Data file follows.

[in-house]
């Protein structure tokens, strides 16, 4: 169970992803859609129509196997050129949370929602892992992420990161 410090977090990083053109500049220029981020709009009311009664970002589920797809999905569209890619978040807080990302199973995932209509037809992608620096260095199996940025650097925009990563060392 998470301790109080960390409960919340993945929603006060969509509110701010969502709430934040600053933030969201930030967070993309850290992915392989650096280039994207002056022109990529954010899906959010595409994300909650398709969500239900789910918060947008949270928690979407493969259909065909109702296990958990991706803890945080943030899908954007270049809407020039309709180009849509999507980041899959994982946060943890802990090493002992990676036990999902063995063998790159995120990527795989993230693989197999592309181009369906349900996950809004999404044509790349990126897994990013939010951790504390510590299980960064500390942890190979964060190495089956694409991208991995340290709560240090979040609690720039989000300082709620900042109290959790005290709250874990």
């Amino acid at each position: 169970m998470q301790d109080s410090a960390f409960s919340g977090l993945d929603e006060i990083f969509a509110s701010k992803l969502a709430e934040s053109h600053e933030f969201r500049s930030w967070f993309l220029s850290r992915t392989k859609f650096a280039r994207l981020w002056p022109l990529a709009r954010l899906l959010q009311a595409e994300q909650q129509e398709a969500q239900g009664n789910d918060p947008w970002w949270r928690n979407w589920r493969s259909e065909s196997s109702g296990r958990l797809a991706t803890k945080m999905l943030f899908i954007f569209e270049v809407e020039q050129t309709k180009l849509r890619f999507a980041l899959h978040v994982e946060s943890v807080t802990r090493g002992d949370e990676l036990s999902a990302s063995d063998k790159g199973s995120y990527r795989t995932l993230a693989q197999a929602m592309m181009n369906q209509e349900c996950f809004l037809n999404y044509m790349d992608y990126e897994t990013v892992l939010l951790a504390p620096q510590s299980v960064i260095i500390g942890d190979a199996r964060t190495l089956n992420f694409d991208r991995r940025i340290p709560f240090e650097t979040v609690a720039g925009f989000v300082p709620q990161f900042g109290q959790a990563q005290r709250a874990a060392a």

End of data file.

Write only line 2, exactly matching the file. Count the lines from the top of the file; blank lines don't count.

């Protein structure tokens, strides 16, 4: 169970992803859609129509196997050129949370929602892992992420990161 410090977090990083053109500049220029981020709009009311009664970002589920797809999905569209890619978040807080990302199973995932209509037809992608620096260095199996940025650097925009990563060392 998470301790109080960390409960919340993945929603006060969509509110701010969502709430934040600053933030969201930030967070993309850290992915392989650096280039994207002056022109990529954010899906959010595409994300909650398709969500239900789910918060947008949270928690979407493969259909065909109702296990958990991706803890945080943030899908954007270049809407020039309709180009849509999507980041899959994982946060943890802990090493002992990676036990999902063995063998790159995120990527795989993230693989197999592309181009369906349900996950809004999404044509790349990126897994990013939010951790504390510590299980960064500390942890190979964060190495089956694409991208991995340290709560240090979040609690720039989000300082709620900042109290959790005290709250874990």